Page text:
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Friday, 7 September 1984
Page: 661


Senator TEAGUE(12.37) —In the second reading speeches of the Minister for Education and Youth Affairs (Senator Ryan) on the Australian National University Amendment Bill 1984 and the Canberra College of Advanced Education Bill 1984 she noted rightly that these occasions facilitate useful amendments that are in the interests of the university and the college. The Opposition is glad to see the facilitation of these improvements to the Acts to meet the proper requests of the University Council and the College Council. Apart from these so-called minor amendments, the core of the Bills is the Government's proposal to remove the 1979 guarantees of voluntarism in membership of student associations and guarantees that moneys compulsorily raised will not be used or distributed to offensive organisations. They will not be offensively used, but will be used only for bona fide student educational organisations and organisations with like purposes.

Much of the debate that has already taken place in the Senate has been to the effect that the purpose of placing those guarantees in the legislation in 1979 has been achieved in any event because the University Council and the College Council have, in an administrative set of decisions, agreed to the purport of the legislation anyway. By removing the 1979 guarantees, there will not be any grand offence to the high principles of freedom of association and non- compulsion, because the University Council and the College Council are entirely accommodative of those principles. Senator Baume rightly noted that it is the Opposition's argument that they should nevertheless be retained because they do not contradict any administrative practice of the university or the college, but that they do have the benefit of making it impossible in the future for any regression, for the University Council or the College Council to be pressured by members of the university or college to change their tack away from the present practice.

The Minister in her second reading speech spoke of the 1979 guarantees being an unwarranted intrusion into the internal affairs of the university. Very largely, I agree with her. At the time we acknowledged that that was so. We said: 'We do not prefer to gain these principles-freedom of association and the right use of public and compulsorily raised money-by legislation in these chambers'. We gave every opportunity for the University Council and College Council of the day to enact those decisions themselves. But the sorry story was that in 1979 and subsequently, they were not decisions taken within the autonomy of the university and the college. I see that the Minister is in the chamber. I acknowledge that I have always maintained that it was a disappointing intrusion to have added those amendments five years ago. However, we supported the amendments then because it was the only way, unhappily, that we could guarantee freedom of association for the students in the university and college.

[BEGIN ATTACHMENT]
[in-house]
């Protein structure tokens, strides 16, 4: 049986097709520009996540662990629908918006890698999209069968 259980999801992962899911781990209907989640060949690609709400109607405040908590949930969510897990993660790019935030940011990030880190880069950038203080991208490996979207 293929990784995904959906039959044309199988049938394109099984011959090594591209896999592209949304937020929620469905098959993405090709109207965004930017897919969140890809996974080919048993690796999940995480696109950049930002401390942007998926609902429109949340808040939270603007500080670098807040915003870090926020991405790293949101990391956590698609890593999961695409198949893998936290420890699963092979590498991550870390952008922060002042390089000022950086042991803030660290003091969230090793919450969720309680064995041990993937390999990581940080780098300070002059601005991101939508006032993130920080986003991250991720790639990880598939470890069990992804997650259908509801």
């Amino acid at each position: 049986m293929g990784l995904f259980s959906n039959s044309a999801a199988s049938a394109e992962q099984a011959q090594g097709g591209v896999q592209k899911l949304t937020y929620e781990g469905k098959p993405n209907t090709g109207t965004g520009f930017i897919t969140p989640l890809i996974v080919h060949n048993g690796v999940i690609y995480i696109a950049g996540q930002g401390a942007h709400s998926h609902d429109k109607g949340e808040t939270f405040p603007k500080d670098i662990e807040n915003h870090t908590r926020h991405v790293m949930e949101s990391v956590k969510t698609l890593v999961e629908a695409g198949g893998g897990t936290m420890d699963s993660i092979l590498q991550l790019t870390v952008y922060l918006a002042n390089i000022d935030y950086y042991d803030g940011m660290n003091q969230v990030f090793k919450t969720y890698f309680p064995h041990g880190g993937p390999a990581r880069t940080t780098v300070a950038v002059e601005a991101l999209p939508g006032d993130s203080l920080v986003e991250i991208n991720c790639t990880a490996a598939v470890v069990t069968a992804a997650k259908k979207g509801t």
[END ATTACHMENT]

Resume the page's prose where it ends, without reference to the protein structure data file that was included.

I am on record on many occasions as saying that I would like to see maximum autonomy for higher education institutions in Australia. I certainly welcome that within the bounds of that autonomy they have adopted the principles of the 1979 guarantees in any event. Long may they remain so, because universities and colleges are about free association, freedom to explore ideas, freedom to express ideas, freedom to study, freedom to teach, freedom to associate not only in lecture theatres and libraries but also in the recreational and more relaxed atmosphere where students can genuinely learn from other students any where an enormous amount of the purposes of a university are fulfilled.

The Minister also referred to the University Council having been consulted about the present amendments that are before the Senate and to the fact that it has indicated that it welcomes the Government's undertaking. I understand that, and I acknowledge it. I can only add that the 1979 amendments have in their five -year life achieved their primary purpose, and that was to win these freedoms not only in the Australian National University and Canberra College of Advanced Education, but also by inference give signals to the other universities and colleges in Australia and the relevant State governments within their powers to take parallel action. I note that our legislation in 1979, which was amended in a minor way in 1981, has largely been effective. I prefer the legislation to continue, particularly section 32A in the ANU Act and section 23A in the CCAE Act, which provide the guarantee of freedom of association-that is, they expressly present compulsion in the membership of an association, and I will continue to argue that case in this chamber. I welcome what Senator Macklin has said on behalf of the Australian Democrats, and I hope that our amendment to retain those sections will be upheld by the Senate today.

Whilst I prefer the retention of the guarantees in the legislation, I notice that the university has agreed to membership not being compulsory and that it has by its own authority agreed to continue the safeguards that we have urged and which were gained in the earlier legislation. However, if there is any regression, it is a fact of life that there remains the power in this Senate in the future-and, in particular in the Opposition when it comes to government-to review practices in the universities and colleges and in particular, of course, the ANU and the CCAE and, if necessary, to re-enact the 1979 guarantees.

Sitting suspended from 12.45 to 2 p.m.